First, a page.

Raised beds are the best choice for growing tomatoes as they are generally filled with excellent soil. Elevating the beds will help the soil warm up quickly in the spring and will prevent us gardeners from stepping on the ground around the plants as they grow.
If raised beds aren’t available, there are some other great options for tall tomato planters. Some gardeners grow each tomato plant in a 5-gallon bucket, while others swear by 20-gallon grow bags or gardener’s leftover pots from planting trees. These large containers provide ample root space and access to water/nutrients, along with the ability for the gardener to choose their growing medium.
Fresh brandy tomato from the vegetable garden (photo by Mary Jane Duford)
Use a slow-release organic fertilizer
Tomato plants need an ample supply of nutrients to fuel their growth and fruit production. While many potting mixes contain compost or organic fertilizers, the soil is not actively replenished with nutrients. For this reason, it is worth fertilizing the plants with a gentle organic fertilizer while they are growing.
A beginner-friendly tip for fertilizing tomato plants while they are growing is to use a granular slow-release fertilizer. These fertilizers are simply placed on top of the soil and watered in over time, which generally takes a couple of months. They do not need to be premixed with water or applied on a weekly/biweekly basis like many water soluble liquid fertilizers. Choose a slow-release organic fertilizer that is easy to apply to reduce maintenance as the plants grow.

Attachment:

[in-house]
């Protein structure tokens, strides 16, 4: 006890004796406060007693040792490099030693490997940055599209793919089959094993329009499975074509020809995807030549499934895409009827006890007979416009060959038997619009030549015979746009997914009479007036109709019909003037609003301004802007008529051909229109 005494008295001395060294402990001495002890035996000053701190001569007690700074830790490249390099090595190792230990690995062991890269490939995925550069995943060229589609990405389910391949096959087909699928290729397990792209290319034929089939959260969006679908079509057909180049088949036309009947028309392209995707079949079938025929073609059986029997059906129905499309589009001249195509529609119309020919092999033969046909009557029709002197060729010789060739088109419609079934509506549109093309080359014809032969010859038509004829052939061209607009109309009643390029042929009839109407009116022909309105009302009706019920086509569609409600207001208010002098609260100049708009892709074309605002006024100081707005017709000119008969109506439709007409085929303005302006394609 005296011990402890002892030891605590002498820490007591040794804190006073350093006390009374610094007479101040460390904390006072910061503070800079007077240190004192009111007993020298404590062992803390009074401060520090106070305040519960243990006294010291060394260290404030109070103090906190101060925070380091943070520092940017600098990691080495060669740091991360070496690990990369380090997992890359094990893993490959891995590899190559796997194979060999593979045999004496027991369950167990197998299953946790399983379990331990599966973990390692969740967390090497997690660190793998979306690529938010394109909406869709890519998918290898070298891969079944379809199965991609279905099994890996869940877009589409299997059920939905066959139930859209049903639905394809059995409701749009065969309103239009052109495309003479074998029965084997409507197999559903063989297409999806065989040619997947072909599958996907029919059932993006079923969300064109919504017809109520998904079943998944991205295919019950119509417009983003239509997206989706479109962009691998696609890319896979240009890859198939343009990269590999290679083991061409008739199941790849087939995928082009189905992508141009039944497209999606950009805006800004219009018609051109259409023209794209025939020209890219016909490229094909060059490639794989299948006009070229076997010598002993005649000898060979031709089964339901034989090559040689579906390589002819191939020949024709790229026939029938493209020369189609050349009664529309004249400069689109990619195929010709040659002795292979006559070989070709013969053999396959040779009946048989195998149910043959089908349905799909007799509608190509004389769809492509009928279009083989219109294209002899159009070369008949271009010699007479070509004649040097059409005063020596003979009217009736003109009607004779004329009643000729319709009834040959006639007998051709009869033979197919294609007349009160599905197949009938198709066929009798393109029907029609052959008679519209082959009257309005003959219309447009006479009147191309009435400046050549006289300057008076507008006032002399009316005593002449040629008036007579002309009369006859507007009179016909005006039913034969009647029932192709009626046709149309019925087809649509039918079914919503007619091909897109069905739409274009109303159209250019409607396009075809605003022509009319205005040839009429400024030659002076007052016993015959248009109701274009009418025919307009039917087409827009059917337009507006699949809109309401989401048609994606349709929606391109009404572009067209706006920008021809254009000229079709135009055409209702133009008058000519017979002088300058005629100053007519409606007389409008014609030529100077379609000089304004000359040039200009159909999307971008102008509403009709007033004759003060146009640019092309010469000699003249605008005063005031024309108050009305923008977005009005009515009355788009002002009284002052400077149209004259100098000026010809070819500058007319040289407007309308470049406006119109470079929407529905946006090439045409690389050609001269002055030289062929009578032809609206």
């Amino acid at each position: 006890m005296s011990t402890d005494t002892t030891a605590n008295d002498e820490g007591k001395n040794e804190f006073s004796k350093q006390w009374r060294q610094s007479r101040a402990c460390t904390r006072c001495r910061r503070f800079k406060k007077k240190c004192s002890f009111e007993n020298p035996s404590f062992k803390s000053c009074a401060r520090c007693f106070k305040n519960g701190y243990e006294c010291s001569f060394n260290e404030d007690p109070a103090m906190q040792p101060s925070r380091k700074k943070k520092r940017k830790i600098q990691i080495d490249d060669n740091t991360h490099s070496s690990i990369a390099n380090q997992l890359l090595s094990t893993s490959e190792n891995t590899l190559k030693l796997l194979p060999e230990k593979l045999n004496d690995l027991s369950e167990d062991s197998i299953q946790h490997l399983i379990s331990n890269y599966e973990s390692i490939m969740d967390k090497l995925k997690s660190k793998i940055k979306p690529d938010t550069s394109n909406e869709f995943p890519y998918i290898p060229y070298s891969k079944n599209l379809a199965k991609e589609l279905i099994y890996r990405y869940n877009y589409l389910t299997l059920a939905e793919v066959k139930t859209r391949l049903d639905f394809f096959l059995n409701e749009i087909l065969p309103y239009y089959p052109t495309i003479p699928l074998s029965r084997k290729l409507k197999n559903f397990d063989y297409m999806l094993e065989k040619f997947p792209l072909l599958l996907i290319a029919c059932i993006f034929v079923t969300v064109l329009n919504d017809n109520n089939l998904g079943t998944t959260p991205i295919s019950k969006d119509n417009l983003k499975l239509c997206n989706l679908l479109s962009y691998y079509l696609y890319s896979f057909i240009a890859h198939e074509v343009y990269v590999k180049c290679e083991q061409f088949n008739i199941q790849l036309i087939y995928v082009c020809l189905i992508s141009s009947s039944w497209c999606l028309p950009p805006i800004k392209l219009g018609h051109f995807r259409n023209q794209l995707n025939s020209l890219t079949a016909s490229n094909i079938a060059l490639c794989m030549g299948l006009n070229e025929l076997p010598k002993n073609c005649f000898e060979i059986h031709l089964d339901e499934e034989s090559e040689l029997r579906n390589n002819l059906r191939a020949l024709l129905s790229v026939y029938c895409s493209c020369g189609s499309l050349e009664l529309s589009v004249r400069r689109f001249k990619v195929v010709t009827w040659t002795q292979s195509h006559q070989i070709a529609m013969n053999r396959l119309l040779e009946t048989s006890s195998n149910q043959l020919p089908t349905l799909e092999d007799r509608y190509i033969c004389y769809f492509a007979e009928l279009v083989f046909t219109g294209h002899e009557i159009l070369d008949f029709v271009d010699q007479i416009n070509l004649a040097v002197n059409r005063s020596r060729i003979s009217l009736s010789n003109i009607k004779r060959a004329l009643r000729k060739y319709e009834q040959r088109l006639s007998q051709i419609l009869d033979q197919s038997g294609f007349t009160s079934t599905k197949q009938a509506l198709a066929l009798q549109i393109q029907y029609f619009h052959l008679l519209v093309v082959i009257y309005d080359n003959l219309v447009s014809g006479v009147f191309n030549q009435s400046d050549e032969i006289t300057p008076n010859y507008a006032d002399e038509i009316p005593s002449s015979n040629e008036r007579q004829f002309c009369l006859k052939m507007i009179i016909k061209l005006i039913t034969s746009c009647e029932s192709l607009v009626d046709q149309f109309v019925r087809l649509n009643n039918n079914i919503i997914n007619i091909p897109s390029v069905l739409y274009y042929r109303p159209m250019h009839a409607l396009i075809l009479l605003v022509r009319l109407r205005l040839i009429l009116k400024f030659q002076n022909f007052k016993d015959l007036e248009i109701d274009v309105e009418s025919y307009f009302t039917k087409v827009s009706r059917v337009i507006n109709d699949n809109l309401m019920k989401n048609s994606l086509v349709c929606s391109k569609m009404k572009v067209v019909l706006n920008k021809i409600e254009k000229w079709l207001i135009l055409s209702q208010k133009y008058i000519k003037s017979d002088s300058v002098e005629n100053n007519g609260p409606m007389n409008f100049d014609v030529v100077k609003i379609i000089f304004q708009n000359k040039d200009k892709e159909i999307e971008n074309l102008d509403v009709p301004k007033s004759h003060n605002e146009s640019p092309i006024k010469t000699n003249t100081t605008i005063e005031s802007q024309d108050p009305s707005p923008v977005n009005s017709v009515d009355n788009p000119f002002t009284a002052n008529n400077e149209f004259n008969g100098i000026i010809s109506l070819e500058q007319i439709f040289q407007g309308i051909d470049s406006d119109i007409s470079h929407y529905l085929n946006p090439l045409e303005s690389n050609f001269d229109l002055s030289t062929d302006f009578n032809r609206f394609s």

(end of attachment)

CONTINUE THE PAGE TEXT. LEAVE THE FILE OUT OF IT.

Enjoy the tomato harvest (Photo by Mary Jane Duford)
Hopefully the above tomato growing tips will help you grow your own food this year. Edible gardens are incredibly rewarding and fun to grow. No matter your space, whether you’re a balcony gardener, container gardener, or growing in a larger urban garden or rural homestead, you can put your green thumb to the test and grow your own tomatoes with these tips.
Mary Jane Dufordis a gardening blogger and video artist from British Columbia, Canada. She continues on the quest to create a productive landscape around her childhood home for her own children to enjoy and learn from. Mary Jane writes about her experiences on her gardening blog, home for the harvest. She also vlogs about her garden and natural survival her YouTube channel. Connect with Mary Jane on Pinterest, LTKand Twitterand read all of her NEWS FROM MOTHER EARTHposts here.